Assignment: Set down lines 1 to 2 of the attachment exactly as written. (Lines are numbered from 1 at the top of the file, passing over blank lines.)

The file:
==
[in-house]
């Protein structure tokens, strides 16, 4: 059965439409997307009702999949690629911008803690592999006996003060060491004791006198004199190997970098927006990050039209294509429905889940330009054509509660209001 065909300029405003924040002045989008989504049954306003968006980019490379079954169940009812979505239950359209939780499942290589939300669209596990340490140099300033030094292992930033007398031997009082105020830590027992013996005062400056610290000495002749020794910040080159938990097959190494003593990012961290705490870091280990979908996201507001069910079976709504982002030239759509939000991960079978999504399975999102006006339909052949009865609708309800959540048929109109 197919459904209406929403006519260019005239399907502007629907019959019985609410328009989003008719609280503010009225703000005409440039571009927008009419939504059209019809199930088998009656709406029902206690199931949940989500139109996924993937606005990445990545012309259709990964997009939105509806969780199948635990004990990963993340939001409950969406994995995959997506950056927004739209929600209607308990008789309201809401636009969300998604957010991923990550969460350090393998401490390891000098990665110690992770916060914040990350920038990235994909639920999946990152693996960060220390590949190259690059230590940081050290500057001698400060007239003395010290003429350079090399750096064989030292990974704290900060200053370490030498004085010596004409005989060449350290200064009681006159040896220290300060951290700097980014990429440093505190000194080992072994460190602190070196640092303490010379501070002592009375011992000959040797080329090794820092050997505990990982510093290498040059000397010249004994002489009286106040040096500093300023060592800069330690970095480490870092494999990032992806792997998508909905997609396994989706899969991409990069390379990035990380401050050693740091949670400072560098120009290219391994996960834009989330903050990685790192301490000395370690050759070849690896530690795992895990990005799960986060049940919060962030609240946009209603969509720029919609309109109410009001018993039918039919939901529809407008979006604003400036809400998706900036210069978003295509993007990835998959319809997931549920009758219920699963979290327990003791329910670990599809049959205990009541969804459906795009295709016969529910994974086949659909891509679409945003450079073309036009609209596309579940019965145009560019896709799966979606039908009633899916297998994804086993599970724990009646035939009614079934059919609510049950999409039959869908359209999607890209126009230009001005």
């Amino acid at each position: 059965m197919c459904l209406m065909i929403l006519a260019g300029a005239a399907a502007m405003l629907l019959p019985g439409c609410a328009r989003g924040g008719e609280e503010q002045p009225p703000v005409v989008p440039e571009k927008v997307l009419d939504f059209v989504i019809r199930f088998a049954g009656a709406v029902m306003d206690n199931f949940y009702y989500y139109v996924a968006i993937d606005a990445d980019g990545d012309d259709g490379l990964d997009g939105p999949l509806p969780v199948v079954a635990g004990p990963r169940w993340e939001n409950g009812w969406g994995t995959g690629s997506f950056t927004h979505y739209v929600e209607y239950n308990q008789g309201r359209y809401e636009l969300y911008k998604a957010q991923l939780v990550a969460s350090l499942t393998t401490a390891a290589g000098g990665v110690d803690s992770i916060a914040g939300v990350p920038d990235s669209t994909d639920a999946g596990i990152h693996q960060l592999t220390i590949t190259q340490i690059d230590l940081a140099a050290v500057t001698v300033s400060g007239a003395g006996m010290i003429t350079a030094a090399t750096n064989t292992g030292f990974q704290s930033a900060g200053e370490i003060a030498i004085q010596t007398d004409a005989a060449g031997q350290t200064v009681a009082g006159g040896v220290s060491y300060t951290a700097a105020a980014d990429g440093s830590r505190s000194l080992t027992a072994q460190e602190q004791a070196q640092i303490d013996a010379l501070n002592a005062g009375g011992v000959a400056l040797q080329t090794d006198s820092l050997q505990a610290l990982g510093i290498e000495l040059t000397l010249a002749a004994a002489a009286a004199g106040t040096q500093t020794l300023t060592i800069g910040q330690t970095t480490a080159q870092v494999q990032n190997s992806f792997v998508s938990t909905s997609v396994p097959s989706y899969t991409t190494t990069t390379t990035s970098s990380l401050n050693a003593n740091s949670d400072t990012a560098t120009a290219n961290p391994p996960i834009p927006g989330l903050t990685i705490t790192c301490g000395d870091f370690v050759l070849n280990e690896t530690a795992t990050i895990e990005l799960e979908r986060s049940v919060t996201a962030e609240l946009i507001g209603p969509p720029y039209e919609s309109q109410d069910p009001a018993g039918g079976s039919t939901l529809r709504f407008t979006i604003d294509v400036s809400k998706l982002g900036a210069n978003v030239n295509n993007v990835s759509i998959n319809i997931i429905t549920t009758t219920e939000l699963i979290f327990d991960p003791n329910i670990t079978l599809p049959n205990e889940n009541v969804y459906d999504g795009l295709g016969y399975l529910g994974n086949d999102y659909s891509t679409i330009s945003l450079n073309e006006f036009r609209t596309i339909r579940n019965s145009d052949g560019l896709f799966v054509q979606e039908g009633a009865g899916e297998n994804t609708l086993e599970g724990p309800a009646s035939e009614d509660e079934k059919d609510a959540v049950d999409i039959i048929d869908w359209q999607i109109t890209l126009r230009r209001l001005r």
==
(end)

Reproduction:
[in-house]
């Protein structure tokens, strides 16, 4: 059965439409997307009702999949690629911008803690592999006996003060060491004791006198004199190997970098927006990050039209294509429905889940330009054509509660209001 065909300029405003924040002045989008989504049954306003968006980019490379079954169940009812979505239950359209939780499942290589939300669209596990340490140099300033030094292992930033007398031997009082105020830590027992013996005062400056610290000495002749020794910040080159938990097959190494003593990012961290705490870091280990979908996201507001069910079976709504982002030239759509939000991960079978999504399975999102006006339909052949009865609708309800959540048929109109 197919459904209406929403006519260019005239399907502007629907019959019985609410328009989003008719609280503010009225703000005409440039571009927008009419939504059209019809199930088998009656709406029902206690199931949940989500139109996924993937606005990445990545012309259709990964997009939105509806969780199948635990004990990963993340939001409950969406994995995959997506950056927004739209929600209607308990008789309201809401636009969300998604957010991923990550969460350090393998401490390891000098990665110690992770916060914040990350920038990235994909639920999946990152693996960060220390590949190259690059230590940081050290500057001698400060007239003395010290003429350079090399750096064989030292990974704290900060200053370490030498004085010596004409005989060449350290200064009681006159040896220290300060951290700097980014990429440093505190000194080992072994460190602190070196640092303490010379501070002592009375011992000959040797080329090794820092050997505990990982510093290498040059000397010249004994002489009286106040040096500093300023060592800069330690970095480490870092494999990032992806792997998508909905997609396994989706899969991409990069390379990035990380401050050693740091949670400072560098120009290219391994996960834009989330903050990685790192301490000395370690050759070849690896530690795992895990990005799960986060049940919060962030609240946009209603969509720029919609309109109410009001018993039918039919939901529809407008979006604003400036809400998706900036210069978003295509993007990835998959319809997931549920009758219920699963979290327990003791329910670990599809049959205990009541969804459906795009295709016969529910994974086949659909891509679409945003450079073309036009609209596309579940019965145009560019896709799966979606039908009633899916297998994804086993599970724990009646035939009614079934059919609510049950999409039959869908359209999607890209126009230009001005």